The 2017 Act envisages the right of the patients to access a range of mental healthcare facilities that weren’t allowed to them before 2017.

In case these services are not available, a person with mental illness (PMI) is entitled to compensation from the state. Various rights such as the right to community living, right to confidentiality, right to access medical records, right to protection from cruelty and inhumane treatment, and right to equality and non-discrimination are all ensured by the law. It does not make distinctions amongst the PMI based on poverty though all destitute and homeless PMI are entitled to free mental health treatment. It restricts electroconvulsive therapy (ECT) without anesthesia and any type of ECT to children and also restricts psychosurgery.

What the 2017 legislation changed was that it bestowed upon PMI a certain autonomy over themselves. Through an advance directive which is a written statement, the person can explain "how they want to be cared" and "how they should not be cared for" in case they become incapacitated because of the mental illness.

Further, any person (except minors) has the right to choose a Nominated Representative (NR) to assist the patient with treatment-related decisions.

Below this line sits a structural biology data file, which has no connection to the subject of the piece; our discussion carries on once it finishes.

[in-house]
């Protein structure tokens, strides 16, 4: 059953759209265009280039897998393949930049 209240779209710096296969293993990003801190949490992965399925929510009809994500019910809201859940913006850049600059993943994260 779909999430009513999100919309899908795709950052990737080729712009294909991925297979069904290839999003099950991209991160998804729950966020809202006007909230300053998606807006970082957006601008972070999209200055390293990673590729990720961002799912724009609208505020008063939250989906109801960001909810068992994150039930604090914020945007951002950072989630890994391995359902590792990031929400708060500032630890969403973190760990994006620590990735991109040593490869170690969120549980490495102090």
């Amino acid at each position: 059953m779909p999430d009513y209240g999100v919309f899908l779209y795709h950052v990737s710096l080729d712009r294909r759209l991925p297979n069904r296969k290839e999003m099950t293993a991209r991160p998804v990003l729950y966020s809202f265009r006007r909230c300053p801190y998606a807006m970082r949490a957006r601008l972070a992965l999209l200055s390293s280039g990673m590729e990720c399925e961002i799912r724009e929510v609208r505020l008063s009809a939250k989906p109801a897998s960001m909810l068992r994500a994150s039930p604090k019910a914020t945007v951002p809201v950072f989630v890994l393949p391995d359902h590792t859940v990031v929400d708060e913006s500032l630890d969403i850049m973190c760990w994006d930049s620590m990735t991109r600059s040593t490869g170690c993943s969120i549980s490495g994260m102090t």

Moreover, any information relating to a PMI undergoing treatment in a Mental Health Establishment (MHE) shall not be released to the media without the consent of the PMI.

The media also need to restrain themselves from depicting or disclosing the identity of the PMI during reporting in specific cases that come to media attention. The right to privacy is maintained under the Act.

Prohibitions and Punishments

MHCA, 2017 restricts the procedures such as sterilization (of men or women when intended as a treatment for mental illness), unmodified ECT, seclusion, and chaining. The Act also regulates research on PMI and the use of restraints and neurosurgical treatment for them

According to Section 309 of the Indian Penal Code, 1860, "Whoever attempts to commit suicide and does any act towards the commission of such offense, shall be punished with simple imprisonment for a term which may extend to 1 year or with fine, or with both".

The government has a duty to provide care, treatment, and rehabilitation to a person having severe stress and who attempts to commit suicide, to reduce the risk of recurrence of such an attempt. Punishments prescribed under the Act are too harsh, and there is no provision to assess whether a contravention is accidental, due to practical difficulties, or deliberate.

The relationship between psychiatry and law most often comes into play at the time of treatment of PMI.

Treatment of PMI often involves curtailment of personal liberty of psychiatric patients. Most of the countries in the World have laws regulating the treatment of psychiatric patients. Though there are elaborate descriptions of various forms of mental disorders in various treatises in Ayurveda, the care of the mentally ill in the asylums in India is a British innovation.